Niles agrees to Halcon pipeline

NILES – City Council voted unanimously during Wednesday’s regular meeting to allow a Houston-based driller to use a portion of city land for the installation of a pipeline.

Halcon Field Services was given access to about 60 feet of land near Salt Springs Road along the Niles Greenway Bike Path. It will stretch into Weathersfield Township, officials said.

Niles is one of several Trumbull County communities that was given a proposal by the driller for what is expected to be a 14-mile long pipeline stretching from Vienna to Lordstown.

Halcon will pay the city a total of $1,462 for use of the property, according to Mark Hess, the city’s engineering, grants and development coordinator.

“We actually added language to the proposal that says the property contained is a bike trail and it will always operate that way,” Hess said. “It will have no negative impact on the bike trail.”

Hess said the pipeline will run perpendicular to the bike trail, eventually lying underneath it before crossing into Weathersfield.

“I haven’t seen the whole pipeline and I don’t even think they know exactly how it is going to come together until they get all these properties (across the county),” Hess said. “But the addendum is pretty clear in that they have to treat the bike trail.”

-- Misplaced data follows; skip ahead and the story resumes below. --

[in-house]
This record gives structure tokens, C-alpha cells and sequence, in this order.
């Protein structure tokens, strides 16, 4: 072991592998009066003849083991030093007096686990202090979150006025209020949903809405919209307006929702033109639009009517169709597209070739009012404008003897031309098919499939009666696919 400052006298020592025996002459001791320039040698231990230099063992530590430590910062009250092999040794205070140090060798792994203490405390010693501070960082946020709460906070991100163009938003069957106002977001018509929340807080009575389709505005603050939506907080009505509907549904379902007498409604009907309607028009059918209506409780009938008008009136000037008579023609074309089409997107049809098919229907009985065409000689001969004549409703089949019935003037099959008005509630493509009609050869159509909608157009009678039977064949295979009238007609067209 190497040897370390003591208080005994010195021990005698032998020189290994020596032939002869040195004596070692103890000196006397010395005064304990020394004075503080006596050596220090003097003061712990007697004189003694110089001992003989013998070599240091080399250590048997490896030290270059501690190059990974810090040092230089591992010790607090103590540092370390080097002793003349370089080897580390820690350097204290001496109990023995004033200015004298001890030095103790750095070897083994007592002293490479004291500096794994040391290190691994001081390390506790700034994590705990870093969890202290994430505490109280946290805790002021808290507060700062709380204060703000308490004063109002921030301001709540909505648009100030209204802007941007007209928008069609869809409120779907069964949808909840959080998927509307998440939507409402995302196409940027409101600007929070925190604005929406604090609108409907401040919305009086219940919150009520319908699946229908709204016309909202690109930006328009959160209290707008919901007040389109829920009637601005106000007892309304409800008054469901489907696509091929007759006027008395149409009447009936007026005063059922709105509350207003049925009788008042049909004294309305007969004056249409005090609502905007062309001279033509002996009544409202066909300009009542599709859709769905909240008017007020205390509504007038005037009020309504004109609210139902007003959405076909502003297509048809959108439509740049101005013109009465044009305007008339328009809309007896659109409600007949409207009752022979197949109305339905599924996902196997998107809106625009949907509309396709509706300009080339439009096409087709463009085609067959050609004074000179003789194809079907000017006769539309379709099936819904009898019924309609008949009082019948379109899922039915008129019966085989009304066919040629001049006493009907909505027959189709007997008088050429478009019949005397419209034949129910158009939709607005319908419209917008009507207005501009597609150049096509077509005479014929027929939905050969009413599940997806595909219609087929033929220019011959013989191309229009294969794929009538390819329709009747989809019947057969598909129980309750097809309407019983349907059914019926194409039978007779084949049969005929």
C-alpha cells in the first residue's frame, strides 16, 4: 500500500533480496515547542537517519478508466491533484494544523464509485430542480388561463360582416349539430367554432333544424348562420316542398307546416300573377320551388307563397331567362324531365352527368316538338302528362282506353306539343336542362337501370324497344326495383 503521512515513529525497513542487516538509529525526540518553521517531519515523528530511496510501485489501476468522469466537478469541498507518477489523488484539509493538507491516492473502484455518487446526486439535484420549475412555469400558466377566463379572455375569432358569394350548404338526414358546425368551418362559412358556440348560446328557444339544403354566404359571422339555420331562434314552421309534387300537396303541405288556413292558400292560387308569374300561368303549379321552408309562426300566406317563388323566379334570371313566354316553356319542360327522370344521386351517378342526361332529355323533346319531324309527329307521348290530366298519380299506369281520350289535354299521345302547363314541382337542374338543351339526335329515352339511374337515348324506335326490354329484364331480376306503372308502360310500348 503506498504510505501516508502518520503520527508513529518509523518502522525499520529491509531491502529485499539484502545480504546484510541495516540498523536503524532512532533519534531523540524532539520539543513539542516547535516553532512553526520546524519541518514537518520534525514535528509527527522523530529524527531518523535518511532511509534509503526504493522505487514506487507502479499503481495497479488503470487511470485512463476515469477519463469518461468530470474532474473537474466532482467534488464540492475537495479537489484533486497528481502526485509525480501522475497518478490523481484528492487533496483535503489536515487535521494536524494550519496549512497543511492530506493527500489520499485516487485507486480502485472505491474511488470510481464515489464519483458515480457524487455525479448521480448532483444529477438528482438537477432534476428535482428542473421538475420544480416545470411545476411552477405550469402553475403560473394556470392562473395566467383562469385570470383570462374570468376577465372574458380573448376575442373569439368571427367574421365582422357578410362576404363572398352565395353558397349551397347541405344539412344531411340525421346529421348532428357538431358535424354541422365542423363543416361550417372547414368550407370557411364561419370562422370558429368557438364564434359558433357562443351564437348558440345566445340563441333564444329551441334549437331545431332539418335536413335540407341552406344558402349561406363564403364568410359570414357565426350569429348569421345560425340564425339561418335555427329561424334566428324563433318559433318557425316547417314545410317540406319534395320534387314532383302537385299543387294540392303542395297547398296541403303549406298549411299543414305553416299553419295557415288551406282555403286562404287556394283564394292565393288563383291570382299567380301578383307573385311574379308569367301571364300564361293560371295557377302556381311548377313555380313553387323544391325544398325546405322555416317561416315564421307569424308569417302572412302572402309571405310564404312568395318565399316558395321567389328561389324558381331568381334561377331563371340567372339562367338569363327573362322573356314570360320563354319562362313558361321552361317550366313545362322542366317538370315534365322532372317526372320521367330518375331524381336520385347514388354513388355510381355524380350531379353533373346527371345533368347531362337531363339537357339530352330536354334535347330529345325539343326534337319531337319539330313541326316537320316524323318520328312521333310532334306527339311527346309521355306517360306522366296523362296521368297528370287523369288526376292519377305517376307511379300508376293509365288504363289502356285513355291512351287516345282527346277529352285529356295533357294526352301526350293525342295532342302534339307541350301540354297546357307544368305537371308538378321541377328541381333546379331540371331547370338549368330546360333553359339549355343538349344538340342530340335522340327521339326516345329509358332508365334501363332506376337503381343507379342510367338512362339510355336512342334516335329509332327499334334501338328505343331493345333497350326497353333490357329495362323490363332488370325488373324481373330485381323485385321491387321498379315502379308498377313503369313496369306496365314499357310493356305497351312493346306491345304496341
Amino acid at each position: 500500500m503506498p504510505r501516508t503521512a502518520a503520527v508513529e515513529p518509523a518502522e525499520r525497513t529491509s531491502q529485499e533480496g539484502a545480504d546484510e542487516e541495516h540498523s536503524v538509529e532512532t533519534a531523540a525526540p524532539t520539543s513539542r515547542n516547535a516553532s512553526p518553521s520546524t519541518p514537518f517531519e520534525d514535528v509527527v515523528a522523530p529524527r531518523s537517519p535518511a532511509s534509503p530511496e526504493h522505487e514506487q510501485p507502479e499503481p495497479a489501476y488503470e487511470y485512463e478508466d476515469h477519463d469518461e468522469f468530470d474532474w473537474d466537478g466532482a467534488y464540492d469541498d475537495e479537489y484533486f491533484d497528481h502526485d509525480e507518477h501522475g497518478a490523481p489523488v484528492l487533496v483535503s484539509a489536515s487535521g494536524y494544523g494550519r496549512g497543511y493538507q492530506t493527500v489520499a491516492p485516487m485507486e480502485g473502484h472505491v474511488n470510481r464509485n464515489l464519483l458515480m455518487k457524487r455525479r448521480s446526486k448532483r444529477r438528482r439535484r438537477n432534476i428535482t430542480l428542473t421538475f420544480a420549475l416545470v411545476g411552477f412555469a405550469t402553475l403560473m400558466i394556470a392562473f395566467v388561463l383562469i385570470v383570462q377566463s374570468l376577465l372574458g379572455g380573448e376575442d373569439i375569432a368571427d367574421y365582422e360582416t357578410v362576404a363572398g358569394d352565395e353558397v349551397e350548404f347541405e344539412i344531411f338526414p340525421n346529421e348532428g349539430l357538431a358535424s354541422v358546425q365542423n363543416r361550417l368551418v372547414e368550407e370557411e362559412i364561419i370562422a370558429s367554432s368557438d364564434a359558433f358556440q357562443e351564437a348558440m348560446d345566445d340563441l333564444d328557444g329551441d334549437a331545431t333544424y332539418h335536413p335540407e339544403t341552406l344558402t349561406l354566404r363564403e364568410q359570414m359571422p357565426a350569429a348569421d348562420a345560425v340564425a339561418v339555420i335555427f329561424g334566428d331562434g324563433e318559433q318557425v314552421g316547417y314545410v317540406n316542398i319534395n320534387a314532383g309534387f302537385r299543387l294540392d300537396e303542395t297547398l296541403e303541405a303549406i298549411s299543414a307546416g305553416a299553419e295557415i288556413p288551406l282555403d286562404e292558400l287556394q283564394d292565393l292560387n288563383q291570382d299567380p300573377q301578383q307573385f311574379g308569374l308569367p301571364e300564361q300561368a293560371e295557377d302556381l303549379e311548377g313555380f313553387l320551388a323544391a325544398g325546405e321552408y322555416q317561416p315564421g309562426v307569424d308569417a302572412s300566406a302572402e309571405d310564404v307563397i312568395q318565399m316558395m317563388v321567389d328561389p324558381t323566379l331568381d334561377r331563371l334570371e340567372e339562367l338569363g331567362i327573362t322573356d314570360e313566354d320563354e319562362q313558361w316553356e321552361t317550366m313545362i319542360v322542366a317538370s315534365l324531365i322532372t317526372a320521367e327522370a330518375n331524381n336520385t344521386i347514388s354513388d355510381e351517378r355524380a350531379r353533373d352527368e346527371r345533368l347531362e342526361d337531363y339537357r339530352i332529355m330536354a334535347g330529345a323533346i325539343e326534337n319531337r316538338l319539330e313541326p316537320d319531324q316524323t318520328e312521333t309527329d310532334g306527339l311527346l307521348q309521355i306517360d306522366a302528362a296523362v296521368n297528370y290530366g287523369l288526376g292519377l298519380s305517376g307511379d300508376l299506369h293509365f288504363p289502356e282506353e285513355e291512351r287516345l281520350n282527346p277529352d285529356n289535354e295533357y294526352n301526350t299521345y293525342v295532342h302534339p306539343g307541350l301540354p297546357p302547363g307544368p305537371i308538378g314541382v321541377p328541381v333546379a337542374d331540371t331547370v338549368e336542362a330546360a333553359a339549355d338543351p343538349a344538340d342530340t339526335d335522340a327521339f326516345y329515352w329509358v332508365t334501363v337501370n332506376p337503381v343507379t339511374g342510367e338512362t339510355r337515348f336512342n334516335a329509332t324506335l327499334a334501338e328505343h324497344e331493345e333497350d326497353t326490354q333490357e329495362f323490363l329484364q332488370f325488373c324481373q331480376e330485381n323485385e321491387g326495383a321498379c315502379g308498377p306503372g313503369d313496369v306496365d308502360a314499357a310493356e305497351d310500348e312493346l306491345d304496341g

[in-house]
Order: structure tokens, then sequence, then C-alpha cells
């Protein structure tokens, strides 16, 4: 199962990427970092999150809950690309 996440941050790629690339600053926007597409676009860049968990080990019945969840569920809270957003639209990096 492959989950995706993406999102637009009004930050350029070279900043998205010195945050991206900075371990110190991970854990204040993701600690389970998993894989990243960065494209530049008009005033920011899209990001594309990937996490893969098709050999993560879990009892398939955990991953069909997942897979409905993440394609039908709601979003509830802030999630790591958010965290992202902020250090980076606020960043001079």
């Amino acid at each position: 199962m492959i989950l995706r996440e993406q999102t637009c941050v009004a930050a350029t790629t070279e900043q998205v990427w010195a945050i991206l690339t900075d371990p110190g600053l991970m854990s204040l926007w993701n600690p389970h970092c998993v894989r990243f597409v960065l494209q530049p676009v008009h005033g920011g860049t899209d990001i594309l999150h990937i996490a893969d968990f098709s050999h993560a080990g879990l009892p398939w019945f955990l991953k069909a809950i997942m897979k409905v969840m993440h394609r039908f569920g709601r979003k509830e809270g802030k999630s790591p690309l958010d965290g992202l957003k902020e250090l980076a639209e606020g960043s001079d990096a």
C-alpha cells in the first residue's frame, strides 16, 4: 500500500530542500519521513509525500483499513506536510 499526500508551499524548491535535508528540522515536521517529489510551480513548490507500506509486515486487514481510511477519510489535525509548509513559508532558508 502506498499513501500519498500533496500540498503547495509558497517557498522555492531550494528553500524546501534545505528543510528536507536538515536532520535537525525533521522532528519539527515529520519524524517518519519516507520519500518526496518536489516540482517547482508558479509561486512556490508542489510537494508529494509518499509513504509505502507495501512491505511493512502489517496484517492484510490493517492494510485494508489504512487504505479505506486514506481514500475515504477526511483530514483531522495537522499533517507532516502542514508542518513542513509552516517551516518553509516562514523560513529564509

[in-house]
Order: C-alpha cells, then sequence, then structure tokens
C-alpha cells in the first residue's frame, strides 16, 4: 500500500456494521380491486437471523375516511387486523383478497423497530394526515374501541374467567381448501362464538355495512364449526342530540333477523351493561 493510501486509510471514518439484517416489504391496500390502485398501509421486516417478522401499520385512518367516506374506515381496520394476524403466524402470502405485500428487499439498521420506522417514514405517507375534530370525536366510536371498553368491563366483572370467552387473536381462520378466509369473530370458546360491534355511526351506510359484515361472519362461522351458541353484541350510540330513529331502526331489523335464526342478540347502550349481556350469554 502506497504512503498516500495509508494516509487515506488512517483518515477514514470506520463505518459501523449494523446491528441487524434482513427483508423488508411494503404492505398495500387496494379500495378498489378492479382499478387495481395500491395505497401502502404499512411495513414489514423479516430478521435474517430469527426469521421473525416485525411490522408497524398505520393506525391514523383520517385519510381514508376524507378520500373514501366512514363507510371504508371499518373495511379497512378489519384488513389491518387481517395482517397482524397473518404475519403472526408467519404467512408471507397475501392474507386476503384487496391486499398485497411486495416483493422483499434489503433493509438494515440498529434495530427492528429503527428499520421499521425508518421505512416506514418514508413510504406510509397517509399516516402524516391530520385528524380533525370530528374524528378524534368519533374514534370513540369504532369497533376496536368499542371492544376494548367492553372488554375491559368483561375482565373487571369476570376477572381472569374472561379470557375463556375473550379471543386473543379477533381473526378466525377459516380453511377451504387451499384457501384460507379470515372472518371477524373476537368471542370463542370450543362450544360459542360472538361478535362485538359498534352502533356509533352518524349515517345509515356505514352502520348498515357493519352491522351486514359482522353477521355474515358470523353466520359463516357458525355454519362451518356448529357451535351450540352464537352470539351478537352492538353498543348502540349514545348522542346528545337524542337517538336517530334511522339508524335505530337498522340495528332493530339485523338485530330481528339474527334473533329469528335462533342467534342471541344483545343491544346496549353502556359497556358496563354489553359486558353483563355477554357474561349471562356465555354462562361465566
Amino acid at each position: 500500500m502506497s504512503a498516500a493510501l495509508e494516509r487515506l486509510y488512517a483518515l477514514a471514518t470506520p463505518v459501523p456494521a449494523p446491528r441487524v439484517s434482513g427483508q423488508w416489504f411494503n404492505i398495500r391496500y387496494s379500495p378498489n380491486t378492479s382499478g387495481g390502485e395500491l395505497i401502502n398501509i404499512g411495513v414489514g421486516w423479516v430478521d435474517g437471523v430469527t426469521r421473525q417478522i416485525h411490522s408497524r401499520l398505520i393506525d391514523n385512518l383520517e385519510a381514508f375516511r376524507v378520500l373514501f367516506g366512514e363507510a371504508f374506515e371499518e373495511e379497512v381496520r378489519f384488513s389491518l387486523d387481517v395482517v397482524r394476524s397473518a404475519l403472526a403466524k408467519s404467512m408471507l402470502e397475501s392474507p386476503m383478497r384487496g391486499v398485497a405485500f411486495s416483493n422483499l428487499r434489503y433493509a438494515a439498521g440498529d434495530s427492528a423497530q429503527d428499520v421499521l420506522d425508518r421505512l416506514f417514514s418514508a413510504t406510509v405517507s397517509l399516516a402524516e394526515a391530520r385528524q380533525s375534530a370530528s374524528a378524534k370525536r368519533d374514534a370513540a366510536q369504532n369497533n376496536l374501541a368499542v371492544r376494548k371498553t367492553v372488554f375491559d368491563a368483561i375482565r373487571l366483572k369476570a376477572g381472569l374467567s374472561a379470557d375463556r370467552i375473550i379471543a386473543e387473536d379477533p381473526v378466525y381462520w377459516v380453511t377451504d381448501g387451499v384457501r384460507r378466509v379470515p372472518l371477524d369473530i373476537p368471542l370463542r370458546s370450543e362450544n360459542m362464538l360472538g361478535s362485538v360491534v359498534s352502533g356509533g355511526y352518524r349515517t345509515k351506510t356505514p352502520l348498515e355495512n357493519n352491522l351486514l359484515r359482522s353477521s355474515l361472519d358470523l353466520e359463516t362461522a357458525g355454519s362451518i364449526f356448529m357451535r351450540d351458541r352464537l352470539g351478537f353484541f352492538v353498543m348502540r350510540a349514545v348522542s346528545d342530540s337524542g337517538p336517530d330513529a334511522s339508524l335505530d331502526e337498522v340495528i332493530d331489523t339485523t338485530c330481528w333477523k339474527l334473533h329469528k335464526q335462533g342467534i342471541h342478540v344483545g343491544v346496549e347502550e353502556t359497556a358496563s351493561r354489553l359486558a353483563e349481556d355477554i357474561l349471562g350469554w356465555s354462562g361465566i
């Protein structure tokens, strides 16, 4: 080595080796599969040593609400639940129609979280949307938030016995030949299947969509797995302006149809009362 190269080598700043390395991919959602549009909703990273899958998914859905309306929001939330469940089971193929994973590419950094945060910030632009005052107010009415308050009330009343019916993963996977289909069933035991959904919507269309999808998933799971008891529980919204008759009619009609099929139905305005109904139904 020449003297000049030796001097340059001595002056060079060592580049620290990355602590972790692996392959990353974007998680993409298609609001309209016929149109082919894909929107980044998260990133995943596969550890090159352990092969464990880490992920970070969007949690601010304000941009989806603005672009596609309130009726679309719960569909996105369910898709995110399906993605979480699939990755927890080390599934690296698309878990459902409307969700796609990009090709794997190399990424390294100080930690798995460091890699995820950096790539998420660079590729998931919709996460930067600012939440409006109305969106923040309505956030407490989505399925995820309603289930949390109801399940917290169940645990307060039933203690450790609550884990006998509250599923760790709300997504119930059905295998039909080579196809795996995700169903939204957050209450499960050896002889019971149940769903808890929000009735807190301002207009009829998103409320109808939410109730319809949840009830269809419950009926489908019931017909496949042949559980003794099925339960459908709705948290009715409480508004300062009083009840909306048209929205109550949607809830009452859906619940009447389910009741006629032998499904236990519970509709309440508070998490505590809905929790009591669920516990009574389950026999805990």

Other communities considering the pipeline proposal include Brookfield and Girard. Halcon has permits or has drilled eight Utica Shale horizontal wells in Trumbull County and three others in Jackson Township, Mahoning County.

“I’m glad that the city could work with Halcon to get this pipeline put in,” Councilman Ed Stredney said after the 7-0 vote. “I feel like it’s a good thing.”

Stredney said council took special care to make sure the Niles Greenway Bike Path, which opened in October 2012, would not be interrupted or obstructed by pipeline.

“We spent a lot of time and a lot of money making (the bike trail) happen,” Stredney said. “I think it was over 10 years in the making to get that bike trail up and open. So, we wanted to protect it.”

According to the ordinance, the pipeline may transport “oil, condensate, gas, water or any other material or substance that can be transported through pipelines.”

With so many communities involved in discussions, it is unclear when the pipeline may be constructed.

However, if Halcon does not use the land in five years, ownership will revert back to the city of Niles.